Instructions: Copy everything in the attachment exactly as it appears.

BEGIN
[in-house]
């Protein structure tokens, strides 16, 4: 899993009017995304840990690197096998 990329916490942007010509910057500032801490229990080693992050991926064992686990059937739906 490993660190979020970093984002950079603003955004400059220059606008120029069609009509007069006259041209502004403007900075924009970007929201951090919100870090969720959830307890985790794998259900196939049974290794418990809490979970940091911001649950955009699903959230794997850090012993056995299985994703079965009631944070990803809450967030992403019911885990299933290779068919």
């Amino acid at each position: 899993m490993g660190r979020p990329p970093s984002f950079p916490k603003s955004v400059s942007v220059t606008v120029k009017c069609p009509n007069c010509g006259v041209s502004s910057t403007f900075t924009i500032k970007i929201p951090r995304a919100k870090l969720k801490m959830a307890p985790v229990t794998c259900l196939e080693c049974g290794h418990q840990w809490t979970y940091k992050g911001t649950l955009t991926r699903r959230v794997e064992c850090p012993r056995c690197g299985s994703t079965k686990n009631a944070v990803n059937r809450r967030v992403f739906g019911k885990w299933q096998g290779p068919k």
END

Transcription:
[in-house]
């Protein structure tokens, strides 16, 4: 899993009017995304840990690197096998 990329916490942007010509910057500032801490229990080693992050991926064992686990059937739906 490993660190979020970093984002950079603003955004400059220059606008120029069609009509007069006259041209502004403007900075924009970007929201951090919100870090969720959830307890985790794998259900196939049974290794418990809490979970940091911001649950955009699903959230794997850090012993056995299985994703079965009631944070990803809450967030992403019911885990299933290779068919």
């Amino acid at each position: 899993m490993g660190r979020p990329p970093s984002f950079p916490k603003s955004v400059s942007v220059t606008v120029k009017c069609p009509n007069c010509g006259v041209s502004s910057t403007f900075t924009i500032k970007i929201p951090r995304a919100k870090l969720k801490m959830a307890p985790v229990t794998c259900l196939e080693c049974g290794h418990q840990w809490t979970y940091k992050g911001t649950l955009t991926r699903r959230v794997e064992c850090p012993r056995c690197g299985s994703t079965k686990n009631a944070v990803n059937r809450r967030v992403f739906g019911k885990w299933q096998g290779p068919k």